- In NYC, visit Lilli and Loo or Lili’s 57, two Chinese restaurants with gluten-free menus. Nationally, P.F. Chang’s offers a gluten-free menu, as does Pei Wei Asian Diner, though I refuse to vouch for the healthfulness of their offerings or appropriateness of their portion sizes. P.F. Chang’s also offers gluten-free soy sauce for your table on request. To find a Chinese restaurant near you that has GF offerings, you can scour one of the various national restaurant registries at this link.
- BYOS. That’s Bring-Your-Own-Soy sauce. Mini packets of GF soy sauce are available from a company called Kari Out (you can order them online from glutenfree.com) and from San-J, available at amazon by clicking here.
- Download the free “Gluten Free Restaurant Cards” app onto your iPhone. It explains your dietary restrictions and in both Mandarin and Cantonese Chinese dialects (and close to 40 other languages), which you can show to your server in hopes that they will help you navigate the menu appropriately. Still, be very skeptical of saucy and savory stir-fried dishes, because it may not be apparent from the menu card’s translation that even soy sauce is going to be off-limits for you.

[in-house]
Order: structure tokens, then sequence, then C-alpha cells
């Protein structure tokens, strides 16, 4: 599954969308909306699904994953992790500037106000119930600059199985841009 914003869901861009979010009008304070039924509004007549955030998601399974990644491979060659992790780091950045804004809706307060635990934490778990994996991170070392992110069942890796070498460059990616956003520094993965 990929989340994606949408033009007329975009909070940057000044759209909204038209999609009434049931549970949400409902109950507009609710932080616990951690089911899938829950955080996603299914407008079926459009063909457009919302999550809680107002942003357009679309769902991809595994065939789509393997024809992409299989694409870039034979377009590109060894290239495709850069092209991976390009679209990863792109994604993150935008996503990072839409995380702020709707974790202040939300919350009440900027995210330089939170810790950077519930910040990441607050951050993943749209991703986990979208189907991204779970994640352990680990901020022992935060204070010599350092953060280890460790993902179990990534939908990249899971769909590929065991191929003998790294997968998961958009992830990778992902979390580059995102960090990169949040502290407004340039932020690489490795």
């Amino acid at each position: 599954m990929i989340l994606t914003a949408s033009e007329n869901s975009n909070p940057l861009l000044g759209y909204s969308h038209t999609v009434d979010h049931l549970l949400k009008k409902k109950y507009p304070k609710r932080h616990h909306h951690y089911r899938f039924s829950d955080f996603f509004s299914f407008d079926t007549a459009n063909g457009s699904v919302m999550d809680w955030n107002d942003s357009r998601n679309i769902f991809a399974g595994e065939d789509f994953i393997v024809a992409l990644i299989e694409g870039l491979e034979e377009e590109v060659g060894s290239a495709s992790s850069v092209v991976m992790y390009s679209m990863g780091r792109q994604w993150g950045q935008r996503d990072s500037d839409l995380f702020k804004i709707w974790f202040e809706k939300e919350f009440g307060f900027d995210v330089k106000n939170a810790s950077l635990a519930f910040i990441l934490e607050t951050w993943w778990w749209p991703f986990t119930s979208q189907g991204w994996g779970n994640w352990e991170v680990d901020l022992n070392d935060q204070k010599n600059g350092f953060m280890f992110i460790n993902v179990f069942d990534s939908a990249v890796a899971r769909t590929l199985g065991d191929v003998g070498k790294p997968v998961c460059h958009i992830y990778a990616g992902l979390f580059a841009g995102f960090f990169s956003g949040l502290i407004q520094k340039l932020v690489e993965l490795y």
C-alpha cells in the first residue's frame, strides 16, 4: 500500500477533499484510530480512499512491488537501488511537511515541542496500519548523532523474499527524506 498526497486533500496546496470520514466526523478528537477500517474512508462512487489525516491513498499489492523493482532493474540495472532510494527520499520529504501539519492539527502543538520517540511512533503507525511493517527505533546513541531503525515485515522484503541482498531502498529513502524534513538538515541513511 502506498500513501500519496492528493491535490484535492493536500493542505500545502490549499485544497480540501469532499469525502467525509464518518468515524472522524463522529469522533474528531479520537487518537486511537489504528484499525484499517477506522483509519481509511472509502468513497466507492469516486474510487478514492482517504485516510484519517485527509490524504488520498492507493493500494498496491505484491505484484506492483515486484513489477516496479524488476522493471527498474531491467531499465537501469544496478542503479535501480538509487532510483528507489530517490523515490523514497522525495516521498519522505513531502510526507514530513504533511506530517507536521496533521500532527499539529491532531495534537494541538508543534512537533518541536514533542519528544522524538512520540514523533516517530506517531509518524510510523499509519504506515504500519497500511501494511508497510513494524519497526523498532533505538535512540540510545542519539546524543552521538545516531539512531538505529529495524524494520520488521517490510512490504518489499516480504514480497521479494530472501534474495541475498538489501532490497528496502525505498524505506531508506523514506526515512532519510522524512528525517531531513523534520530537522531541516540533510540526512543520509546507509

- If you’re willing to spend a few bucks ($19), Triumph Dining cards offers wallet-sized, cuisine-specific lists of off-limit foods that contain hidden gluten so you can more effectively interrogate your server. The cards are written in Chinese and can be handed to the server and chef to help ensure your needs are clear.
- For a $7 investment, you can arm yourself with the Chinese Gluten-Free Passport to take with you on your next trip to a Chinese restaurant. According to the marketer, it identifies the safest soup options, entree choices (chicken, vegetable and seafood) and dessert selections, as well as a list of questions to ask your waiter to determine whether a food is safe for you to eat.
- If good communication is not an option, stick to some of these ordering guidelines to help avoid the most common sources of Chinese restaurant gluten:
- Among soups, there’s a good chance that Egg Drop soup will be safe (but try to double-check that it’s thickened with cornstarch, not flour. It should be). Ditto for Chicken and Corn soup.
- Steamed seafood and vegetable dishes are usually your safest bet. (Not terribly exciting, but who needs the kind of excitement than an accidental gluten ingestion entails, really?)
- White sauce is the most likely to be safe, but again, double-check that they use cornstarch to thicken it rather than wheat flour (they probably will). Other sauces (e.g., brown, black bean) are not going to be gluten-free.
- Mei Fun and Chow Fun are rice-noodle pastas, which makes them safe if they’re not cooked with any gluten-containing condiments such as soy sauce. Fried rice dishes can easily be made safe if you ask the kitchen to prepare them without soy sauce or oyster sauce. (You can season them yourself with the little GF soy sauce packets you brought along…)
- Avoid imitation (“vegetarian”) meat and seafood ingredients (including imitation crab or surimi). These are always made with gluten.
- Avoid anything deep fried (the batter and the cross-contamination in the fryer are a double-whammy).